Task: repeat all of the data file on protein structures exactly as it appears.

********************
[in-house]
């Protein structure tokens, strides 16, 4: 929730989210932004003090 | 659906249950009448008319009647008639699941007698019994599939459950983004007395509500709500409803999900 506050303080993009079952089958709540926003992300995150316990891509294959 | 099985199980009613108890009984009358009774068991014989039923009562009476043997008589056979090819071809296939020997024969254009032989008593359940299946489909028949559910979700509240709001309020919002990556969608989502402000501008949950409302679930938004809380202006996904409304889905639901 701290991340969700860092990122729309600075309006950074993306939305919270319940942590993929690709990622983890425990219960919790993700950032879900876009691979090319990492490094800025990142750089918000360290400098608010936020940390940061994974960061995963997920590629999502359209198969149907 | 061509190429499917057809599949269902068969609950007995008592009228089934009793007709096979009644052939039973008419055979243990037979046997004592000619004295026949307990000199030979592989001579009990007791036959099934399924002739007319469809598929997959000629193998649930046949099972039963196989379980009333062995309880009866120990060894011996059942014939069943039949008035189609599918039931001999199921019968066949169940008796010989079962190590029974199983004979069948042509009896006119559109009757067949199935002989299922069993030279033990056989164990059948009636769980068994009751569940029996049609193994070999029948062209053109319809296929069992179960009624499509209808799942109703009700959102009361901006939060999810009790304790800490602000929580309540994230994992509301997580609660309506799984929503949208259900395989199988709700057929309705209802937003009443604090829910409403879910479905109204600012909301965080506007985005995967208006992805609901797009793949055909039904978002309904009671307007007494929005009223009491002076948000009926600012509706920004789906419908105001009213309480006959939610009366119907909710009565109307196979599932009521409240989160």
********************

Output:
[in-house]
């Protein structure tokens, strides 16, 4: 929730989210932004003090 | 659906249950009448008319009647008639699941007698019994599939459950983004007395509500709500409803999900 506050303080993009079952089958709540926003992300995150316990891509294959 | 099985199980009613108890009984009358009774068991014989039923009562009476043997008589056979090819071809296939020997024969254009032989008593359940299946489909028949559910979700509240709001309020919002990556969608989502402000501008949950409302679930938004809380202006996904409304889905639901 701290991340969700860092990122729309600075309006950074993306939305919270319940942590993929690709990622983890425990219960919790993700950032879900876009691979090319990492490094800025990142750089918000360290400098608010936020940390940061994974960061995963997920590629999502359209198969149907 | 061509190429499917057809599949269902068969609950007995008592009228089934009793007709096979009644052939039973008419055979243990037979046997004592000619004295026949307990000199030979592989001579009990007791036959099934399924002739007319469809598929997959000629193998649930046949099972039963196989379980009333062995309880009866120990060894011996059942014939069943039949008035189609599918039931001999199921019968066949169940008796010989079962190590029974199983004979069948042509009896006119559109009757067949199935002989299922069993030279033990056989164990059948009636769980068994009751569940029996049609193994070999029948062209053109319809296929069992179960009624499509209808799942109703009700959102009361901006939060999810009790304790800490602000929580309540994230994992509301997580609660309506799984929503949208259900395989199988709700057929309705209802937003009443604090829910409403879910479905109204600012909301965080506007985005995967208006992805609901797009793949055909039904978002309904009671307007007494929005009223009491002076948000009926600012509706920004789906419908105001009213309480006959939610009366119907909710009565109307196979599932009521409240989160």